1. ## Find ideals

Hi!

I have problem with this exercice

Find three ideals $\displaystyle (a)$ in $\displaystyle \in{\mathbb{Z}}$ with thr property that $\displaystyle (24)\subsetneq (a)$ ($\displaystyle \subsetneq$ means is a proper subsets of)

- Definition

An ideal in a commutative ring $\displaystyle R$ is a subset $\displaystyle I$ of $\displaystyle R$ such that

$\displaystyle a)$ $\displaystyle 0\in{I}$
$\displaystyle b)$ $\displaystyle a,b \in{I} \Rightarrow{a+b \in{I}}$
$\displaystyle c)$ If $\displaystyle a\in{I}$, $\displaystyle r\in{A}$ then$\displaystyle ra \in{I}$

I think of $\displaystyle (2)$ $\displaystyle (4)$ and $\displaystyle (6)$ but are not ideal since $\displaystyle (b)$fails

2. ## Re: Find ideals

First, you mean "$\displaystyle r\in R$" rather than "$\displaystyle r\in A$", don't you? (2), (4), and (6) are the sets of all multiples of 2, 4, and 6, respectively, right? Then it certainly is true that "if a and b in I then a+ b in I". if a and b are multiples of r, then a= mr, and b= nr so a+ b= mr+ nr= (m+ n)r.

3. ## Re: Find ideals

Means $\displaystyle r \in R$ , Second for example $\displaystyle (4)=\{mr:\,r\in\mathbb{Z}\}=\{\dots,-12,-8,-4,0,4,8,12,\dots\}.$ but I do not understand this condition $\displaystyle (24)\subsetneq (a)$

The ideals (2) (4) and (6) satisfy the condition $\displaystyle (24)\subsetneq (a)$ ?

4. ## Re: Find ideals

Originally Posted by cristianoceli
$\displaystyle (24)\subsetneq (a)$ ($\displaystyle \subsetneq$ means is a proper subsets of)
Now you post:
Originally Posted by cristianoceli
Means $\displaystyle r \in R$ , Second for example $\displaystyle (4)=\{mr:\,r\in\mathbb{Z}\}=\{\dots,-12,-8,-4,0,4,8,12,\dots\}.$ but I do not understand this condition $\displaystyle (24)\subsetneq (a)$
The ideals (2) (4) and (6) satisfy the condition $\displaystyle (24)\subsetneq (a)$ ?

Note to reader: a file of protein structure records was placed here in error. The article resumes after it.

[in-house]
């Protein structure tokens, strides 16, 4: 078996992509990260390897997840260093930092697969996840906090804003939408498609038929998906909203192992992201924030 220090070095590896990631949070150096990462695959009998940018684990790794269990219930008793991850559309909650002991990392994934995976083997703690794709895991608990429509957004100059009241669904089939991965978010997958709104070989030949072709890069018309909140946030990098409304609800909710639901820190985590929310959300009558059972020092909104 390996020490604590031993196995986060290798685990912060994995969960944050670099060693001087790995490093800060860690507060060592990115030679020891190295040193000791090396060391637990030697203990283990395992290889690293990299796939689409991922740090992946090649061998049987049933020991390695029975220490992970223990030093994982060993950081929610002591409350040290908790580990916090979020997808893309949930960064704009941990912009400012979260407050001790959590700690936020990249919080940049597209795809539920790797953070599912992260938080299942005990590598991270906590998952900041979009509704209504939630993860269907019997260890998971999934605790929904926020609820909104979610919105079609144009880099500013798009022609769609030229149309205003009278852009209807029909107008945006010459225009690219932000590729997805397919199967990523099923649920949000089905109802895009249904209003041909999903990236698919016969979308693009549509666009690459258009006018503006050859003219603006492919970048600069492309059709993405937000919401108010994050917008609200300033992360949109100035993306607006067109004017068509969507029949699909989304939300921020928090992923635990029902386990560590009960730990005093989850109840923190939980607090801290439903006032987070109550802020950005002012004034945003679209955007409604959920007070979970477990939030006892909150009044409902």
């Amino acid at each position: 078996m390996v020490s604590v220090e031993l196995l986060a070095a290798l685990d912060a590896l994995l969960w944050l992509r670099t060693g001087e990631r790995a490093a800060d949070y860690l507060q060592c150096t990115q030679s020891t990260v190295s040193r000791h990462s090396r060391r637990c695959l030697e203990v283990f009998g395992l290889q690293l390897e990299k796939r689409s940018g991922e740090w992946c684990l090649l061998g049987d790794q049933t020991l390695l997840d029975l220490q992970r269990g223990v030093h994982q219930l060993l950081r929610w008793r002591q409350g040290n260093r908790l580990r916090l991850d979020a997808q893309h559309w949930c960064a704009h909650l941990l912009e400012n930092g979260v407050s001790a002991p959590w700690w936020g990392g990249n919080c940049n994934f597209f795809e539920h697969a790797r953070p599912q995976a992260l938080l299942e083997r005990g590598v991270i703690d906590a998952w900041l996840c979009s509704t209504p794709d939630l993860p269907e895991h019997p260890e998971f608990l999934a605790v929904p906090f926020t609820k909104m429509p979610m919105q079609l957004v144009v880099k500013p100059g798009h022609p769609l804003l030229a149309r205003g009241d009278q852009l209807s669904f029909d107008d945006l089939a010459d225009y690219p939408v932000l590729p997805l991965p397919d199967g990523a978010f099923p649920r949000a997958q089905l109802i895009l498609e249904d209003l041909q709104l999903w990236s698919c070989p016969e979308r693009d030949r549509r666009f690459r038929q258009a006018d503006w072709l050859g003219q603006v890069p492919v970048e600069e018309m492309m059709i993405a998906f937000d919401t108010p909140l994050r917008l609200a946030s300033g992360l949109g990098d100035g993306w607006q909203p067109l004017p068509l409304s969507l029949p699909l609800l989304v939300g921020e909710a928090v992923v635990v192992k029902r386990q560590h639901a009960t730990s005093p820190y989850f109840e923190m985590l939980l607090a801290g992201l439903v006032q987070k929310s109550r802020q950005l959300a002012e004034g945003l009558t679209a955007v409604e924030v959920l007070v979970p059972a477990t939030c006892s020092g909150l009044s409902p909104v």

So we are rightly confused as to what you do understand. Do you see why that is?

Surely you are not saying that you do not understand the notation: $B\subsetneq A~?$
If you do not understand the notation it means: $[B\subset A] \wedge[\exists x\in A$ such that $x\notin B]$

If you know what $(24)$ is then is it true that $(24)\subsetneq (4)~?$

5. ## Re: Find ideals

Originally Posted by cristianoceli
Means $\displaystyle r \in R$ , Second for example $\displaystyle (4)=\{mr:\,r\in\mathbb{Z}\}=\{\dots,-12,-8,-4,0,4,8,12,\dots\}.$
You mean $\displaystyle (4)= \{4r: r\in\mathbb{Z}\}$. But yes, that is $\displaystyle \{\dots,-12,-8,-4,0,4,8,12,\dots\}$, all multiples of 4. Those dots of course, mean that it continues in that way- it also contains -24= 4(-6), 24= 4(6), -48= 4(-12), 48= 4(12), etc.

but I do not understand this condition $\displaystyle (24)\subsetneq (a)$
$\displaystyle (24)= \{\dots, -48, -24, 24, 48, \dots\}$ consists of all multiples of 24 which are all multiples of 4 because 24 itself is a multiple of 4.

Similarly, $\displaystyle (6)= \{\dots, -30, -24, -18, -12, -6, 0, 6, 12, 18, 24, 30, \dots\}$ which, again, contains all multiples of 24 because 24 is a multiple of 6.

The ideals (2) (4) and (6) satisfy the condition $\displaystyle (24)\subsetneq (a)$ ?

6. ## Re: Find ideals

Originally Posted by Plato

If you know what $(24)$ is then is it true that $(24)\subsetneq (4)~?$
Yes, $\displaystyle [(24)\subset (4)]$ y for example $\displaystyle 8 \in (4)$ but $\displaystyle 8 \not\in{(24)}$. Therefore $\displaystyle [\exists x\in (4)$ such that $\displaystyle x\notin (24)$

7. ## Re: Find ideals

You have it backwards. (24) is a subset of (4). What your example shows is that (4) is not a subset of (24).